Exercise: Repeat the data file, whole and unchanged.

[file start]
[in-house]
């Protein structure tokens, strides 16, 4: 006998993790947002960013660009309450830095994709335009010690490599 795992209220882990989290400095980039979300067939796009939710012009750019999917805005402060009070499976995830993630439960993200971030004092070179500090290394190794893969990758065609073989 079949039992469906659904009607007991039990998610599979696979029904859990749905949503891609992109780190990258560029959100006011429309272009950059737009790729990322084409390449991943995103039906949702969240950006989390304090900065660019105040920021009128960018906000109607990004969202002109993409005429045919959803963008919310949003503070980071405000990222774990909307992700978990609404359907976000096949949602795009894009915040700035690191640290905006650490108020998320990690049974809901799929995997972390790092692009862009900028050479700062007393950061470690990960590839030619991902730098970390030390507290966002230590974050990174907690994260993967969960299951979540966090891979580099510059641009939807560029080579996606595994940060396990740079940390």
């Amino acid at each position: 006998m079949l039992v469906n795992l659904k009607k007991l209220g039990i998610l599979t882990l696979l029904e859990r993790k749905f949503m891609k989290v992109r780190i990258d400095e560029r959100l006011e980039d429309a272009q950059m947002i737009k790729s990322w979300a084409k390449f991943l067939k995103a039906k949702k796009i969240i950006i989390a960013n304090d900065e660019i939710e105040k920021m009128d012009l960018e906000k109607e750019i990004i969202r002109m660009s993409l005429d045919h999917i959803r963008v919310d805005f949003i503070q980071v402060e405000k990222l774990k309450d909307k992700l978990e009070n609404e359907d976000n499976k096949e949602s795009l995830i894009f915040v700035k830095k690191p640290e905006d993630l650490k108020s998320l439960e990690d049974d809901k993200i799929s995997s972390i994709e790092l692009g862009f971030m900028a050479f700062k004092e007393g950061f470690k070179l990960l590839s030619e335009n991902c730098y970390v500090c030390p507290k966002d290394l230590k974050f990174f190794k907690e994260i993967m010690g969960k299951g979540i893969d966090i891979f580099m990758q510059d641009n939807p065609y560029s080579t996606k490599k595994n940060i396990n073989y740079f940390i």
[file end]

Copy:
[in-house]
């Protein structure tokens, strides 16, 4: 006998993790947002960013660009309450830095994709335009010690490599 795992209220882990989290400095980039979300067939796009939710012009750019999917805005402060009070499976995830993630439960993200971030004092070179500090290394190794893969990758065609073989 079949039992469906659904009607007991039990998610599979696979029904859990749905949503891609992109780190990258560029959100006011429309272009950059737009790729990322084409390449991943995103039906949702969240950006989390304090900065660019105040920021009128960018906000109607990004969202002109993409005429045919959803963008919310949003503070980071405000990222774990909307992700978990609404359907976000096949949602795009894009915040700035690191640290905006650490108020998320990690049974809901799929995997972390790092692009862009900028050479700062007393950061470690990960590839030619991902730098970390030390507290966002230590974050990174907690994260993967969960299951979540966090891979580099510059641009939807560029080579996606595994940060396990740079940390």
């Amino acid at each position: 006998m079949l039992v469906n795992l659904k009607k007991l209220g039990i998610l599979t882990l696979l029904e859990r993790k749905f949503m891609k989290v992109r780190i990258d400095e560029r959100l006011e980039d429309a272009q950059m947002i737009k790729s990322w979300a084409k390449f991943l067939k995103a039906k949702k796009i969240i950006i989390a960013n304090d900065e660019i939710e105040k920021m009128d012009l960018e906000k109607e750019i990004i969202r002109m660009s993409l005429d045919h999917i959803r963008v919310d805005f949003i503070q980071v402060e405000k990222l774990k309450d909307k992700l978990e009070n609404e359907d976000n499976k096949e949602s795009l995830i894009f915040v700035k830095k690191p640290e905006d993630l650490k108020s998320l439960e990690d049974d809901k993200i799929s995997s972390i994709e790092l692009g862009f971030m900028a050479f700062k004092e007393g950061f470690k070179l990960l590839s030619e335009n991902c730098y970390v500090c030390p507290k966002d290394l230590k974050f990174f190794k907690e994260i993967m010690g969960k299951g979540i893969d966090i891979f580099m990758q510059d641009n939807p065609y560029s080579t996606k490599k595994n940060i396990n073989y740079f940390i």